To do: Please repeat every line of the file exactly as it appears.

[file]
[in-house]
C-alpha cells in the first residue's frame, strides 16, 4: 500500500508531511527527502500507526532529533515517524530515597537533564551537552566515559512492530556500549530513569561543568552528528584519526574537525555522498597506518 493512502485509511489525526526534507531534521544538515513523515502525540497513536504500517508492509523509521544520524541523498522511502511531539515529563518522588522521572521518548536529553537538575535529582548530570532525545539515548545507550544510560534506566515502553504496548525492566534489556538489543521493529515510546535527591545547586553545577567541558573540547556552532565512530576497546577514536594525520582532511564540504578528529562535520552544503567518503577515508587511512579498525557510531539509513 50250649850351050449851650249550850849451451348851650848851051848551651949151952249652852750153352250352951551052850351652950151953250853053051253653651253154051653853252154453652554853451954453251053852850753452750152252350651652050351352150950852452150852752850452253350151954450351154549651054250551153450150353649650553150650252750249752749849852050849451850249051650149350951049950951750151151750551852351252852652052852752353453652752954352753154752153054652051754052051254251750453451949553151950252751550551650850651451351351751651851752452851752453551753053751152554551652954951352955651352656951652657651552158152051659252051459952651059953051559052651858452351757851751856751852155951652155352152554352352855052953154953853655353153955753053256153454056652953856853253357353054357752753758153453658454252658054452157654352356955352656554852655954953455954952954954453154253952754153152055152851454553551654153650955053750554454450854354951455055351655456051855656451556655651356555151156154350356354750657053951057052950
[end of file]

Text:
[in-house]
C-alpha cells in the first residue's frame, strides 16, 4: 500500500508531511527527502500507526532529533515517524530515597537533564551537552566515559512492530556500549530513569561543568552528528584519526574537525555522498597506518 493512502485509511489525526526534507531534521544538515513523515502525540497513536504500517508492509523509521544520524541523498522511502511531539515529563518522588522521572521518548536529553537538575535529582548530570532525545539515548545507550544510560534506566515502553504496548525492566534489556538489543521493529515510546535527591545547586553545577567541558573540547556552532565512530576497546577514536594525520582532511564540504578528529562535520552544503567518503577515508587511512579498525557510531539509513 50250649850351050449851650249550850849451451348851650848851051848551651949151952249652852750153352250352951551052850351652950151953250853053051253653651253154051653853252154453652554853451954453251053852850753452750152252350651652050351352150950852452150852752850452253350151954450351154549651054250551153450150353649650553150650252750249752749849852050849451850249051650149350951049950951750151151750551852351252852652052852752353453652752954352753154752153054652051754052051254251750453451949553151950252751550551650850651451351351751651851752452851752453551753053751152554551652954951352955651352656951652657651552158152051659252051459952651059953051559052651858452351757851751856751852155951652155352152554352352855052953154953853655353153955753053256153454056652953856853253357353054357752753758153453658454252658054452157654352356955352656554852655954953455954952954954453154253952754153152055152851454553551654153650955053750554454450854354951455055351655456051855656451556655651356555151156154350356354750657053951057052950